The LNP backbencher George Christensen has broken ranks and crossed the floor to vote with Labor on a penalty rates amendment, but the proposal lacked the numbers to pass into law.
After trying to flush out Christensen on a banking inquiry bill during the last parliamentary sitting week, Labor on Tuesday night pulled on a second procedural stunt by seeking to amend an industrial relations bill to reverse the impact of the Fair Work Commission’s decision to cut Sunday penalty rates.
The move caught the Turnbull government flat footed, and there was a scramble and a short filibuster in the House of Representatives to ensure there were sufficient numbers in the chamber to prevent the government legislation being successfully amended.
Christensen on Monday introduced a private members bill designed to stop the Sunday penalty rates cut. His bill would also stop penalty rates from being cut under enterprise agreements if an employee was worse off than under an award wage.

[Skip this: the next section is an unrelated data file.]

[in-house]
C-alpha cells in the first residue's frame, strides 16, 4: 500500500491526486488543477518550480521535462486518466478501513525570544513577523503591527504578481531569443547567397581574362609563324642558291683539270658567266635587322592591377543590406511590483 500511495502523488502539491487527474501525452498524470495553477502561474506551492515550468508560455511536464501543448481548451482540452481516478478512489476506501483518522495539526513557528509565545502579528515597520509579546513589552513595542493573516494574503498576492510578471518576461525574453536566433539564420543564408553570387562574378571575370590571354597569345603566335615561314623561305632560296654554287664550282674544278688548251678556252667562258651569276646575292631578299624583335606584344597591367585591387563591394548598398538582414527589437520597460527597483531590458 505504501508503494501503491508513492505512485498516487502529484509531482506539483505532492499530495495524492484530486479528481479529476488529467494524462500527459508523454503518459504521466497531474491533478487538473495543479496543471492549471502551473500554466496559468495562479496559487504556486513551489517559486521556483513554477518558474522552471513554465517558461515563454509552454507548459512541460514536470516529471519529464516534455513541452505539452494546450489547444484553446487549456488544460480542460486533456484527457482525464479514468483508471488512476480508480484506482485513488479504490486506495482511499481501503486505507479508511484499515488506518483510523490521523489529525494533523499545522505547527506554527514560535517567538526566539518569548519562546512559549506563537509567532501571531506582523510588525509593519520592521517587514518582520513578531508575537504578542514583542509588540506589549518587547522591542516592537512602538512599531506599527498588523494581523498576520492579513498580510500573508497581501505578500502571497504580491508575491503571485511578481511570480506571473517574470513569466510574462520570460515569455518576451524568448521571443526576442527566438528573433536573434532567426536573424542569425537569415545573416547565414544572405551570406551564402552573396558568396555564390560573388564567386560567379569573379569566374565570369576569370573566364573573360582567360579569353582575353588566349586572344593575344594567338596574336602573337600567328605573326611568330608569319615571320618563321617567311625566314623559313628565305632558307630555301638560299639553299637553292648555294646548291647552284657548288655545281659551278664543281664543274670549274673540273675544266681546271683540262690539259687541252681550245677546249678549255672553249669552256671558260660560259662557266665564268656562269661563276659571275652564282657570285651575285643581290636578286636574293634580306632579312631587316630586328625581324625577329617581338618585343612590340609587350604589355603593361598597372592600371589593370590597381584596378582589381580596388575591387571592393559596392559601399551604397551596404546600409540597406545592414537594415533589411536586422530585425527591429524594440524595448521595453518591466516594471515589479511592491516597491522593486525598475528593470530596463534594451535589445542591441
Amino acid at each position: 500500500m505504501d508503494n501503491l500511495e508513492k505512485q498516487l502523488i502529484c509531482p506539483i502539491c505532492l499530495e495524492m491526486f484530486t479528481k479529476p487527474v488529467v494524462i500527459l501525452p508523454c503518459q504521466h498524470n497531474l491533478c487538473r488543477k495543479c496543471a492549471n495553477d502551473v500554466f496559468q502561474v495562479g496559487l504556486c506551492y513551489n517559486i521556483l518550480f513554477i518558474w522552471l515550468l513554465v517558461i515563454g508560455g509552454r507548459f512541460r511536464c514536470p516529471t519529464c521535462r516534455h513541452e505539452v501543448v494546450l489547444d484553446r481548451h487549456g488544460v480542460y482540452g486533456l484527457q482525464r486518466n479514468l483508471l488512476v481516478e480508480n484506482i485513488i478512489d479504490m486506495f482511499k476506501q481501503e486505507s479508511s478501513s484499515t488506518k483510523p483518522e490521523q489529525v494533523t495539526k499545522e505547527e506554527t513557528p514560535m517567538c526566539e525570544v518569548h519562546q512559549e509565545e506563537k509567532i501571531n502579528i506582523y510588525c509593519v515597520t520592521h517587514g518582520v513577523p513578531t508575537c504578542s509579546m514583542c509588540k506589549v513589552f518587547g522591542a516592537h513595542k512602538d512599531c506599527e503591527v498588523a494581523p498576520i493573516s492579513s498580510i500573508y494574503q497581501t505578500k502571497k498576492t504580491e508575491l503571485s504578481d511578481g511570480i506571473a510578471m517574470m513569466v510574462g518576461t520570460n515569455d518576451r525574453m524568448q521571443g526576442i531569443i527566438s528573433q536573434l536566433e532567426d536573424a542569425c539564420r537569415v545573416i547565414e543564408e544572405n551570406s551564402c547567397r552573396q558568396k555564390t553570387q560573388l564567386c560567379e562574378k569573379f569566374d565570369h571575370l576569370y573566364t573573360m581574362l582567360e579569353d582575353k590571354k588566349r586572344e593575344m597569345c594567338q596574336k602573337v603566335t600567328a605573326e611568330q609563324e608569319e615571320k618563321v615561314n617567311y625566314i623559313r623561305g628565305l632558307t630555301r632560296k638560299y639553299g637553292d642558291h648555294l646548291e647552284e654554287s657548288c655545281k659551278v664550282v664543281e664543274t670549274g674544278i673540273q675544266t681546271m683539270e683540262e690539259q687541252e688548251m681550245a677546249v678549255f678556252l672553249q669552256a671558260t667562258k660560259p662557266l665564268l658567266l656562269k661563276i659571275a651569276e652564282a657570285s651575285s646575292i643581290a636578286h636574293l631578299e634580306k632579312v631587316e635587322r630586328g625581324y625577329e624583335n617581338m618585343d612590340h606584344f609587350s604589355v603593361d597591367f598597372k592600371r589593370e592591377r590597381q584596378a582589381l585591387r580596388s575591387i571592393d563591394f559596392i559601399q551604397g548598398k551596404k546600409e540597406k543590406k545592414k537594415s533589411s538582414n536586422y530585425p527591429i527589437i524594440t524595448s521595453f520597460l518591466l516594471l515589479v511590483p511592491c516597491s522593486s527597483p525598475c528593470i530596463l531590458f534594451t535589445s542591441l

Labor on Tuesday night initially moved amendments to a government bill which reflects the opposition’s position on penalty rates.
Christensen was absent from the chamber for that vote.
Labor subsequently moved a second amendment which mirrored the terms of Christensen’s private member’s bill.
The LNP backbencher attended the chamber for that vote, and crossed the floor to vote with the opposition, but the amendment fell one vote short.
Last week, Labor attempted to lure Christensen into crossing the floor to support a bill which would have initiated an inquiry into the big banks – a proposal for which the LNP backbencher had been signalling support – but he ultimately backed out.
Research from the McKell Institute indicates the key Coalition-held Queensland electorates of Leichhardt and Dawson – Christensen’s seat – will be hit hard by the decision of the Fair Work Commission to cut Sunday penalty rates for workers in hospitality, retail, fast food and pharmacy.
According to that research, Christensen’s seat was the third-worst hit on a list of regional electorates, and faced potential income losses across the electorate of approximately $19m.